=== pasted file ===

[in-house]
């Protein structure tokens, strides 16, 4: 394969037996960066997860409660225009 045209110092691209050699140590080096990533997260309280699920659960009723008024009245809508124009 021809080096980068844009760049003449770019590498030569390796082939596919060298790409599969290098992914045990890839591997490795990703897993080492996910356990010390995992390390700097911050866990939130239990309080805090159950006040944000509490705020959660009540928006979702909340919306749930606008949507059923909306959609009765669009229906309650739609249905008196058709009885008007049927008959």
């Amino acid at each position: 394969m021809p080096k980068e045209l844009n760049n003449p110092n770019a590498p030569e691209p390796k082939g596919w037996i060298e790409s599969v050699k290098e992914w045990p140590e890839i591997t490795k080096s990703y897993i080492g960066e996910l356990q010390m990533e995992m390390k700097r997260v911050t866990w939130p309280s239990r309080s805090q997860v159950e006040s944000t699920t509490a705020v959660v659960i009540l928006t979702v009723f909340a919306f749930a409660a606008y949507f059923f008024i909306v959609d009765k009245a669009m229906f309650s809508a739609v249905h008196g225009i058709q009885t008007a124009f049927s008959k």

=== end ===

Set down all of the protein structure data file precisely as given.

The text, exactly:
[in-house]
């Protein structure tokens, strides 16, 4: 394969037996960066997860409660225009 045209110092691209050699140590080096990533997260309280699920659960009723008024009245809508124009 021809080096980068844009760049003449770019590498030569390796082939596919060298790409599969290098992914045990890839591997490795990703897993080492996910356990010390995992390390700097911050866990939130239990309080805090159950006040944000509490705020959660009540928006979702909340919306749930606008949507059923909306959609009765669009229906309650739609249905008196058709009885008007049927008959």
């Amino acid at each position: 394969m021809p080096k980068e045209l844009n760049n003449p110092n770019a590498p030569e691209p390796k082939g596919w037996i060298e790409s599969v050699k290098e992914w045990p140590e890839i591997t490795k080096s990703y897993i080492g960066e996910l356990q010390m990533e995992m390390k700097r997260v911050t866990w939130p309280s239990r309080s805090q997860v159950e006040s944000t699920t509490a705020v959660v659960i009540l928006t979702v009723f909340a919306f749930a409660a606008y949507f059923f008024i909306v959609d009765k009245a669009m229906f309650s809508a739609v249905h008196g225009i058709q009885t008007a124009f049927s008959k």